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Give an example of a perfect set in $\mathbb R^n$ that does not contain any of the rationals.

(Or prove that it does not exist).

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What is a perfect set? Also, this looks like a homework problem. –  Kevin H. Lin Jul 28 '10 at 21:36
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Why are you asking if you apparently know the answer? –  Mariano Suárez-Alvarez Jul 28 '10 at 21:37
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@Kevin: Line Bundle is not asking homework questions - no-one would have homework on so many different areas at once –  Casebash Jul 28 '10 at 21:37
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@Kevin, a perfect set is one which is equal to its derived set, as in en.wikipedia.org/wiki/Perfect_set –  Mariano Suárez-Alvarez Jul 28 '10 at 21:38
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Mariano has started a discussion at meta: meta.math.stackexchange.com/questions/313/… –  Kevin H. Lin Jul 28 '10 at 21:40
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5 Answers 5

An easy example comes from the fact that a number with an infinite continued fraction expansion is irrational (and conversely). The set of all irrationals with continued fractions consisting only of 1's and 2's in any arrangement is a perfect set of irrational numbers.

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This is a really nice answer! –  Akhil Mathew Jul 29 '10 at 4:52
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Beautiful answer! –  BBischof Jul 30 '10 at 7:16
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Consider the set of reals x whose binary expansion, if you look only at the even digit places, is some fixed non-eventually-repeating pattern z. This is perfect, since we have branching at the odd digits, but they are all irrational, since z is not eventually repeating.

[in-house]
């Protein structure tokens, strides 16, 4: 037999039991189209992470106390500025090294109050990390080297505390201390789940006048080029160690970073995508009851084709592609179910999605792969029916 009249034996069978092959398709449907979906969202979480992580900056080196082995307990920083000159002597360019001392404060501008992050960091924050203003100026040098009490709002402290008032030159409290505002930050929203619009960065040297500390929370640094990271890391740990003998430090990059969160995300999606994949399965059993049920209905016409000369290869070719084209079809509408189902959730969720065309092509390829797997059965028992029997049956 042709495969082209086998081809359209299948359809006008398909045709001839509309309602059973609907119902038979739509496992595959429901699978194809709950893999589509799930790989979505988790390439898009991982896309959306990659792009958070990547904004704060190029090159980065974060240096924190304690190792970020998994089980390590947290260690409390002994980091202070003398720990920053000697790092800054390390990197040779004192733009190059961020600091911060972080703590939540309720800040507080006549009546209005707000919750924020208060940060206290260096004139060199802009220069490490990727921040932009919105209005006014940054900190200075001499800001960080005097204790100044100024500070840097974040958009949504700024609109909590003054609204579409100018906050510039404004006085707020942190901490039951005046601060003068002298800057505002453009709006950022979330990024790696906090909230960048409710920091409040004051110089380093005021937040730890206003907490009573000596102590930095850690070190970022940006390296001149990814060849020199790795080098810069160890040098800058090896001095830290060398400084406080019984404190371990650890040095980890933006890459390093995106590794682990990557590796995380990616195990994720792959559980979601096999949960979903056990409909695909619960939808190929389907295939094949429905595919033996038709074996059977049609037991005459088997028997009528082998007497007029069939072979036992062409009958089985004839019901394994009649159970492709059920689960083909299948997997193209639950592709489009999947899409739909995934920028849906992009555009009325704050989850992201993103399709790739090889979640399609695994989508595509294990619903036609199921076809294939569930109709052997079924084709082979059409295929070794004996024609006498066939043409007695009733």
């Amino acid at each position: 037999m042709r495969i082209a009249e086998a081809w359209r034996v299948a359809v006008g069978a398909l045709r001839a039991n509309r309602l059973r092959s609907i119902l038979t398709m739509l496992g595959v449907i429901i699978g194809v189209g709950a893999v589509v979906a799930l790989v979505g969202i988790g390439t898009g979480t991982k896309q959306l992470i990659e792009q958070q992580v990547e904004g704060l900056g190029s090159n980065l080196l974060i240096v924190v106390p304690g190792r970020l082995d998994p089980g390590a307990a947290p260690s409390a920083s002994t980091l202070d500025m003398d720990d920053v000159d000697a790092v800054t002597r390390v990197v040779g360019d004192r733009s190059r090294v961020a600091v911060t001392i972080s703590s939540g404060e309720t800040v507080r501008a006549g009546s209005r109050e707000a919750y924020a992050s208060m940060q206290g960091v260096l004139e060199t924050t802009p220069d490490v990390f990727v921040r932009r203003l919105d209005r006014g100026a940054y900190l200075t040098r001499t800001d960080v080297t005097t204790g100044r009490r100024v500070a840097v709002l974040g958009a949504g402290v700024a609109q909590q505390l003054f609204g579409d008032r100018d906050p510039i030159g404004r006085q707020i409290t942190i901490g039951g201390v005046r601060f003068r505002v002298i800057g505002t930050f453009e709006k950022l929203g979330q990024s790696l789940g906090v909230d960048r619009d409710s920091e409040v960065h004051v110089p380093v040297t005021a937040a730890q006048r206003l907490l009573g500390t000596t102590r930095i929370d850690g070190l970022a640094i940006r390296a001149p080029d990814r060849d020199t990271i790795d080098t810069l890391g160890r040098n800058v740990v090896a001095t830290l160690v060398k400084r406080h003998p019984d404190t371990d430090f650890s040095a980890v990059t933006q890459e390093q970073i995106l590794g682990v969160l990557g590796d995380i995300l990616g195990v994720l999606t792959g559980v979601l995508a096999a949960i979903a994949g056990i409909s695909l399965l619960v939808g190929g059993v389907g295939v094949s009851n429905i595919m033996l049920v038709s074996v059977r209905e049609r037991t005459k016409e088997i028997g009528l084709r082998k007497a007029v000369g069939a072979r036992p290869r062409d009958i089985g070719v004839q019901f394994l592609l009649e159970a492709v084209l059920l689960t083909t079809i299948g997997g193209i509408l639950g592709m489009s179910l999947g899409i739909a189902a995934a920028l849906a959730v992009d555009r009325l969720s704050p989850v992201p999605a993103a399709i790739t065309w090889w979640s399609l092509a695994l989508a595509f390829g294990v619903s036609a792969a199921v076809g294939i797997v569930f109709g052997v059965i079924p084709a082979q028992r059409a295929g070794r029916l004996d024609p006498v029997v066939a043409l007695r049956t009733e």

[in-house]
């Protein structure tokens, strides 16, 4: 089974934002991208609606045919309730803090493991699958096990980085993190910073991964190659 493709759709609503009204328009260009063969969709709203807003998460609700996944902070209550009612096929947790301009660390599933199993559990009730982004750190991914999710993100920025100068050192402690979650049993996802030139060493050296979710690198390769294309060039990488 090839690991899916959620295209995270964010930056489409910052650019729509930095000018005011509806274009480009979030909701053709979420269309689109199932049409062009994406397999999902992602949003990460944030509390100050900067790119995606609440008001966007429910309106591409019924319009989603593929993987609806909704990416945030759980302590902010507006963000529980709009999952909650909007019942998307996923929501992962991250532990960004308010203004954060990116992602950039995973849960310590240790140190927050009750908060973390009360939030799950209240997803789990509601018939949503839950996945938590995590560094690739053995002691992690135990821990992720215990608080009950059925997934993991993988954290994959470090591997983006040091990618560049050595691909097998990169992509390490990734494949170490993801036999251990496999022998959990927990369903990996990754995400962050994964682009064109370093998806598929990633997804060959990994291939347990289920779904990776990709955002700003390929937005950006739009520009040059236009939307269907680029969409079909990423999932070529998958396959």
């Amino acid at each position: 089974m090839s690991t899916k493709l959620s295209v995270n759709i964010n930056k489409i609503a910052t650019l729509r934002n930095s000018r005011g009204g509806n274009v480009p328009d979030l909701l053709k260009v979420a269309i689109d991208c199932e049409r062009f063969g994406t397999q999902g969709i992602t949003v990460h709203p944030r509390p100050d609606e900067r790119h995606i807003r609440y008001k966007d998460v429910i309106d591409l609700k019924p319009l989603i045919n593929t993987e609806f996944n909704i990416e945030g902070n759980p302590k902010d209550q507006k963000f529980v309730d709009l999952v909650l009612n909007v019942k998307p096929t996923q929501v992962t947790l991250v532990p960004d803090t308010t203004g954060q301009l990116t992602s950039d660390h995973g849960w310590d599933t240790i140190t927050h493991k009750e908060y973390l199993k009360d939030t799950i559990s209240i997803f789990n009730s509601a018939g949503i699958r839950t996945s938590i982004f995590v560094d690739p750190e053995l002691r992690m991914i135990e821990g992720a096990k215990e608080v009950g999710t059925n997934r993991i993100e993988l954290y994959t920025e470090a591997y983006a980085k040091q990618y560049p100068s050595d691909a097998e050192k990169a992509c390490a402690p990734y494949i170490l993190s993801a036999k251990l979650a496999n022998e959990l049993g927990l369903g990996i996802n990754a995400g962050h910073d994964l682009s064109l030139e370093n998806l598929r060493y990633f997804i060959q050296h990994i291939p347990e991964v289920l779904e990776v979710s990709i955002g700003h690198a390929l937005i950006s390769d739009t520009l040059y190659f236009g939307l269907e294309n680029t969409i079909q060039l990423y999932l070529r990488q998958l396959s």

You can draw a picture of this set, and it looks something like the Cantor middle third set, except that you divide into four pieces, and take either first+third or second+fourth, depending on the digits of z.

Another solution: Begin with an interval having irrational endpoints, and perform the usual Cantor middle-third construction, except that at stage n, be sure to exclude the n-th rational number (with respect to some fixed enumeration), using a subinterval having irrational endpoints. By systematically excluding all rational numbers, you have the desired perfect set of irrationals.

(Hi François!)

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Hi Joel! Nice answer! –  François G. Dorais Jul 30 '10 at 18:30
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It is well-known that $C$ is homeomorphic to $C \times C$, where $C$ is the Cantor set, as both are zero-dimensional compact metric spaces without isolated points. So $C$ contains uncountably many disjoint homeomorphic copies of $C$ and all but countably many of them can contain rationals...

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It can be proven that the Cantor set is perfect. Certainly, this contains infinitely many rationals. How about modifying the construction of the Cantor set by defining: $I_1 = [\sqrt{2},\sqrt{2}+1/3] \cup [\sqrt{2}+2/3,\sqrt{2}+1]$, $I_2 = [\sqrt{2},\sqrt{2}+1/9] \cup [\sqrt{2}+2/9,\sqrt{2}+1/3]\cup[\sqrt{2}+2/3,\sqrt{2}+7/9]\cup[\sqrt{2}+8/9,\sqrt{2}+1]$, etc and setting $P = \cap_{i=1}^\infty I_i$? Each of end points of any interval that appears in the construction is a member of $P$ and is irrational. However, is it true that all the members of $P$ must be an end point of a certain interval? I am tempted to think so because we can prove that $P$ does not contain any interval.

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There are only countably many endpoints, but a nontrivial perfect set is uncountable. –  JDH Jul 30 '10 at 1:45
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Let $C$ represent the Cantor set. Consider the set $C+\alpha$, where $\alpha=\sum_{n=1}^{\infty}10^{2^n}$.

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And this works because...? –  Andres Caicedo Feb 4 '11 at 6:22
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See this: math.stackexchange.com/q/381690/462 I do not know of an explicit $\alpha$ that works. –  Andres Caicedo May 5 '13 at 19:37
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